As published on international-adviser.com, Monday 3 August, 2020.
All Dutch nationals that have acquired a US passport by birth must comply with the Foreign Account Tax Compliance Act (Fatca), according to a ruling by the Dutch financial services complaint’s bureau (Kifid).
Failing to report foreign income to the Internal Revenue Service (IRS) will result in the individual being considered a “tax evader” in the Netherlands, reported local broadcaster NPO Radio 1.
Additionally, Dutch banks may have the ability to close a customer’s account if they are found in breach.
The ruling stems from the case of a Dutch national who was born in the United States but moved to the Netherlands when he was a baby.
People who find themselves in this situation are known as ‘accidental’ Americans because they acquire citizenship by birth but have never really lived in the country.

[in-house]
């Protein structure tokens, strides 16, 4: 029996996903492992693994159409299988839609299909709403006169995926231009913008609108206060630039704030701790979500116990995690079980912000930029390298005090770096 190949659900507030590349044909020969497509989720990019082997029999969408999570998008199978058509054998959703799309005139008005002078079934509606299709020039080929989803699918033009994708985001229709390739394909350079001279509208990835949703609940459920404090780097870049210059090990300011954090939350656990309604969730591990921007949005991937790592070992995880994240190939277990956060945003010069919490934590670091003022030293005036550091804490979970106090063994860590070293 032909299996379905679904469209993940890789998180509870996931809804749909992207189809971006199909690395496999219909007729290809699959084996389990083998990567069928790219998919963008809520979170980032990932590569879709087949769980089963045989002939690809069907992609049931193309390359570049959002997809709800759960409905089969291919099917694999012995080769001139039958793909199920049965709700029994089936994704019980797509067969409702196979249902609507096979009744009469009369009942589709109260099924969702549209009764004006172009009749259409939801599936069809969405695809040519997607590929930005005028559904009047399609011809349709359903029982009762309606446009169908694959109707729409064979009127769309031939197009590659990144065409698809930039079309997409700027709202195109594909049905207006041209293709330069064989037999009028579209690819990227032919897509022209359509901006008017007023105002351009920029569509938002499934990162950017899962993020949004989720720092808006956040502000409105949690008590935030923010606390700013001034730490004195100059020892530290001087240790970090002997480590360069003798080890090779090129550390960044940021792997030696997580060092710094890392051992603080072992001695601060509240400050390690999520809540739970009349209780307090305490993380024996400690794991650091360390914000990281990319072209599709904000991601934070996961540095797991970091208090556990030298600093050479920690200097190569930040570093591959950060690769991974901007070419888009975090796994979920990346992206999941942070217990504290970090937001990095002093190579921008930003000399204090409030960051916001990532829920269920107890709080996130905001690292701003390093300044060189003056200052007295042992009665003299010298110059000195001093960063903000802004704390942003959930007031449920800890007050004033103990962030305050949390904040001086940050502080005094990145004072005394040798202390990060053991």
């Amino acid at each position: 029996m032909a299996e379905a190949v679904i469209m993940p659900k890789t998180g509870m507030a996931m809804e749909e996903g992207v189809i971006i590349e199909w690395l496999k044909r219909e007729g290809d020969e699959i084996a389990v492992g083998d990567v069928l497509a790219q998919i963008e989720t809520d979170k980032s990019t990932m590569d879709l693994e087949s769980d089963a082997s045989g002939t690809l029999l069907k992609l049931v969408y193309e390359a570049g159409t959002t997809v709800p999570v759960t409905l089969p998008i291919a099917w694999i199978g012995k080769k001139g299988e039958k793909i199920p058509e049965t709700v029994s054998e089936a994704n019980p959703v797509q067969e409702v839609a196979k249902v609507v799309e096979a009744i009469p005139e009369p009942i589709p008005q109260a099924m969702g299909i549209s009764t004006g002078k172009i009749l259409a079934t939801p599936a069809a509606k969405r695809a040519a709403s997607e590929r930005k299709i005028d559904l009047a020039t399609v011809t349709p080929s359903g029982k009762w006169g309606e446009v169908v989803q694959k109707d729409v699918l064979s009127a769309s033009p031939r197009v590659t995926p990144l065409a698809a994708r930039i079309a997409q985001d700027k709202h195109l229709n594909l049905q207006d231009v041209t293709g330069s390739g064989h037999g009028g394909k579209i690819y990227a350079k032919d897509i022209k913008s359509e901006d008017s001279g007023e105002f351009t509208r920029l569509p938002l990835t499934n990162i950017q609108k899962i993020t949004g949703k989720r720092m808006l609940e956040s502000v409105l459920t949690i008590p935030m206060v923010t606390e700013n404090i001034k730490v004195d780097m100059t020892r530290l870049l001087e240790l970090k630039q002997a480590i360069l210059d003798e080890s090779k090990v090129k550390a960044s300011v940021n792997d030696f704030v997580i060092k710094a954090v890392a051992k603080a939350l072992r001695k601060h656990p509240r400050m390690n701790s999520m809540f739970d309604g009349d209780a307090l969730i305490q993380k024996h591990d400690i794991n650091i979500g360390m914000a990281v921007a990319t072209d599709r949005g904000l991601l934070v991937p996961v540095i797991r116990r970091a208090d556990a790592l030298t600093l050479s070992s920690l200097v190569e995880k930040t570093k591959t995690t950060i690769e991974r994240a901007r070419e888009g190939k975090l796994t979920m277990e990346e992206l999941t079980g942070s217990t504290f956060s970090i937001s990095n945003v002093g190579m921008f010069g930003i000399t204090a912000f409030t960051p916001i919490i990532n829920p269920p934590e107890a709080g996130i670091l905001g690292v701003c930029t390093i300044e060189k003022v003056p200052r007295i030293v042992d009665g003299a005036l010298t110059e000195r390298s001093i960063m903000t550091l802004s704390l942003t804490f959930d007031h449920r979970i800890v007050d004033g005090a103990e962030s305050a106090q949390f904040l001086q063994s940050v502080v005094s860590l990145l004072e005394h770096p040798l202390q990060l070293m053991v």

Ronald Ariës was told by his bank, Regiobank, that he needed to apply for a US social security number (SSN) or relinquish his American citizenship and provide a certificate of loss of nationality.
But Ariës refused because he said he should not be considered an American citizen.
The financial services complaints tribunal disagreed and ordered him to apply for a social security number.
Now Ariës is worried because, if he applies for an SSN and reports his foreign income to the IRS, he will be bound to pay taxes on the sale of a house in the Netherlands.
And, according to Kifid, if he doesn’t his case will be treated as tax evasion.
Rob Gerrtsen, spokesperson for action group Accidental Americans, told the Dutch radio: “The Treasury Department, which does determine the laws, has previously said that accidental Americans’ accounts without social security number or certificate of loss should not be frozen.”
He added that if Ariës does not want to apply for an SSN, this should not be proof of him being a tax evader.
Founder of specialist tax advisory firm Americans Overseas, Daan Durlacher, added: “It really remains to be seen whether the position of the banks is correct.
“The people we help are well-meaning citizens. They are turned away by the banks, treated as tax evaders, and we think that is very harsh.”